plants. gardens. friends.

digthedirt is about gardening, outdoor living and loving our planet!

learn more »

Perennials: choosing a site

by dig the dirt editor

One of the many rewarding aspects of perennial plantings is that they come up year after year with no help from their gardeners at all. Therefore, locate them where the view from a window, patio or deck will include them. Perennials grow well almost anywhere that meets their requirements for sun, moisture, nutrients, drainage and air circulation. These requirements must be taken into consideration when planning your perennial locations.




about perennials  | read more about perennials
packing and unpacking | choosing a site | planting your perennials
perennial-care tips  | dividing perennials
 perennial specifics| dividing bulbs |tools of the trade






Sun requirements:

Perennials require, for the most part, abundant sunshine, although some, such as daylilies will tolerate some shade and others, such as bleeding heart will thrive in it. But the majority will grow weak, spindly stems with few flowers and fall victim to infections without ample sun.


Space requirements:

Plant with mature size in mind and allow plenty of room between plants so they don't compete for light, water or nutrients. Place taller-growing plants in the back and smaller plants in the front so the tall plants don't shade out smaller plants. Be aware that if you locate perennials beside a building or a wall an allowance must be made for sun, water and air circulation requirements. Leave at least three feet of space between the building and your planting. Not only does this allow for good movement of air, but it will give room for the gardener to get behind the beds. Even the most undemanding gardens need some weeding, fertilizing and scratching of the soil. Also remember that brick, stone, and concrete all have the tendency to reflect or absorb and rereadiate the sun's heat. This may make conditions too warm for the plants and encourages plants to sprout prematurely in the spring, only to be nipped or even killed by late frosts.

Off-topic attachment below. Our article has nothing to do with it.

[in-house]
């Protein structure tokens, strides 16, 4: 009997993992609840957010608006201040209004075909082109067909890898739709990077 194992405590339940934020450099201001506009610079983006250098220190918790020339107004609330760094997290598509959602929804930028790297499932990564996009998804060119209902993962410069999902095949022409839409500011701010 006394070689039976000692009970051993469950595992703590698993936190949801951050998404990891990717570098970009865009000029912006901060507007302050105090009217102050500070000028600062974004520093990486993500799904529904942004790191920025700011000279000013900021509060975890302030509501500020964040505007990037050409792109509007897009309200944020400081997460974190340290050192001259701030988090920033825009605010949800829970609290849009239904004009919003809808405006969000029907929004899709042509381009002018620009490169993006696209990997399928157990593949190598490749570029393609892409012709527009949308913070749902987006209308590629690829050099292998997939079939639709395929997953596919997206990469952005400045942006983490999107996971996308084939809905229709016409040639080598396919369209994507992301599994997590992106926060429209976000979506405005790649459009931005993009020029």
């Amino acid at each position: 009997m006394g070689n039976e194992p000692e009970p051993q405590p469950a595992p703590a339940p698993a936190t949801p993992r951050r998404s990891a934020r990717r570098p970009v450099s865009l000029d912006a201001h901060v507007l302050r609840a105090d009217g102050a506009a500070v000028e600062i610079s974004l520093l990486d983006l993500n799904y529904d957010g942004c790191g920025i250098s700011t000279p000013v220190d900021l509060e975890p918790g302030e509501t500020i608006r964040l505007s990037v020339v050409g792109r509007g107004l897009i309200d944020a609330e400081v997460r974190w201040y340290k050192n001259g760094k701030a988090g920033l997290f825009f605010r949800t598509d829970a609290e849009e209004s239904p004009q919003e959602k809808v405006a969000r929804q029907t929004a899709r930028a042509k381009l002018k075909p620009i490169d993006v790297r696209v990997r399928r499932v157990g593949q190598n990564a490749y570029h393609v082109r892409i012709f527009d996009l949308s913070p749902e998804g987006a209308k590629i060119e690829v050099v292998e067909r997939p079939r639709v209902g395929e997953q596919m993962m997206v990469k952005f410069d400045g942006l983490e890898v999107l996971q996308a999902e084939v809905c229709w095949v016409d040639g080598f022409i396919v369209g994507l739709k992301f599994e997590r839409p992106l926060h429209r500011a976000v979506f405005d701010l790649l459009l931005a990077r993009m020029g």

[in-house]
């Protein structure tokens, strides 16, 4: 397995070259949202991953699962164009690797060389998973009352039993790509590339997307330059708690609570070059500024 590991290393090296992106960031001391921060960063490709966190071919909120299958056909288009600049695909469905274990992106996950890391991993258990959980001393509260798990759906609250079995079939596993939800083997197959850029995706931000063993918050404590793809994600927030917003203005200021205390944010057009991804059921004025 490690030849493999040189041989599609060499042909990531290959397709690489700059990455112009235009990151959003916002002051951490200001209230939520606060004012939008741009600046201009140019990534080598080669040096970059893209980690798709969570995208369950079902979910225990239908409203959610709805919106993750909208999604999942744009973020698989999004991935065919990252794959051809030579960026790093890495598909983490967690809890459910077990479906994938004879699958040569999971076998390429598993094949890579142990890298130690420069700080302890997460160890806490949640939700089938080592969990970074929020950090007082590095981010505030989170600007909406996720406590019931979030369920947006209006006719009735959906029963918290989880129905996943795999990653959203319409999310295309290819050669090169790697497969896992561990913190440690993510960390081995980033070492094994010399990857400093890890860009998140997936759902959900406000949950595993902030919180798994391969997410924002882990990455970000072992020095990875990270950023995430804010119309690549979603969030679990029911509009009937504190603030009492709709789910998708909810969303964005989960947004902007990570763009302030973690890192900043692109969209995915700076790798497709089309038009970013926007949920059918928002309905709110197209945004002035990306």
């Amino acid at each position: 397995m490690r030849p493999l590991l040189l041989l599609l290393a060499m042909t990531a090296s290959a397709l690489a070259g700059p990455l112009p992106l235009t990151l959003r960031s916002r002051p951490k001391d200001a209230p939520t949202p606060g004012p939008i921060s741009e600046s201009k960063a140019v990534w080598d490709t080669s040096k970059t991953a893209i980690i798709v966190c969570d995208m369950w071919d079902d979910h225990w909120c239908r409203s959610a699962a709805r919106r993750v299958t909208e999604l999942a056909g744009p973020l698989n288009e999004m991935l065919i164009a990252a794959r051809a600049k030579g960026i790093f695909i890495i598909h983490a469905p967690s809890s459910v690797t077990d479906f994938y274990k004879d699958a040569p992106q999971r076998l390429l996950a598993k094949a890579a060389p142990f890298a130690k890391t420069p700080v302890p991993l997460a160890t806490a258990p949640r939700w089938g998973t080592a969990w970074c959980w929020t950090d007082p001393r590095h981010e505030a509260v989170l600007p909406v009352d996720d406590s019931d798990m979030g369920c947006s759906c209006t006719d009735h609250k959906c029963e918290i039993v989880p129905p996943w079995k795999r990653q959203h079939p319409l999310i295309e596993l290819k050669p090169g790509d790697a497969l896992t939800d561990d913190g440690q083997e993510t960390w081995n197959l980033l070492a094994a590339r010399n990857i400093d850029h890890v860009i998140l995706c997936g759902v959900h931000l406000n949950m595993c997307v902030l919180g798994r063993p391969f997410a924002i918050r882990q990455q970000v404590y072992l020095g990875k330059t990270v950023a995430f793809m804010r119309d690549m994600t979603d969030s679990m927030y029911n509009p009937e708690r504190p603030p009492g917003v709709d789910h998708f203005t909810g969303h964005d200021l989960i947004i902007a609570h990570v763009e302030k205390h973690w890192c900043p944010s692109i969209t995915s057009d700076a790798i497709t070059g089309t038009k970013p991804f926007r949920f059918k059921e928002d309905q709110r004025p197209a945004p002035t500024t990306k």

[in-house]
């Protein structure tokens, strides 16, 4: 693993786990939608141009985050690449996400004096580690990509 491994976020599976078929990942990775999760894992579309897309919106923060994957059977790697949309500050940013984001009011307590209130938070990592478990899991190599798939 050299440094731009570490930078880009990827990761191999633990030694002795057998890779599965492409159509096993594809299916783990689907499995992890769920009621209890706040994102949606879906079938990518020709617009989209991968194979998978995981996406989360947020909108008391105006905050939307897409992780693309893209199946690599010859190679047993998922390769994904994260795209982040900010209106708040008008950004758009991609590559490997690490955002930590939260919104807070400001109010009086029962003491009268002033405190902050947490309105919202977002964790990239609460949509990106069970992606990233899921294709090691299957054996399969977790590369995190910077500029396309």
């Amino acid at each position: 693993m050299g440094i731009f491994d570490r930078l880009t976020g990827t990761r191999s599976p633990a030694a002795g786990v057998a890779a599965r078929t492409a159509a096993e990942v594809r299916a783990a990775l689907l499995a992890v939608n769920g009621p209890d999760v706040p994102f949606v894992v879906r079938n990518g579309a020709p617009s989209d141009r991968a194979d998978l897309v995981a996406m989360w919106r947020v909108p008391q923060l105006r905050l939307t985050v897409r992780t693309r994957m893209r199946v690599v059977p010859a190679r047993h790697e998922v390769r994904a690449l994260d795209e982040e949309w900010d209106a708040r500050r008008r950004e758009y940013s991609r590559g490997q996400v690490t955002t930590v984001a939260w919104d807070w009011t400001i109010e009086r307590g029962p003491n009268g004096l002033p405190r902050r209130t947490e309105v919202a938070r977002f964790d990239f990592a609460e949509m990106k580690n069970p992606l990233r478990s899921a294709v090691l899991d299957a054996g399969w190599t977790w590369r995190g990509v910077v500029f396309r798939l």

Perennials are natural choices for rock gardens and borders of all kinds. If planting around trees, hedges or shrubs leave enough space so that your perennial plants do not need to compete for nutrients or suffer from shading from the larger plantings.


Soil requirements:

Remember that you are planting perennials for years of bloom. Make sure that your soil meets the needs of the plants. If you are unsure as to your garden's soil type (and wether you need to add amendments), contact your local Cooperative Extension Service for soil testing procedures. This process will help you to determine whether you need amendments for your soil.


Perennials, care guide, choosing a site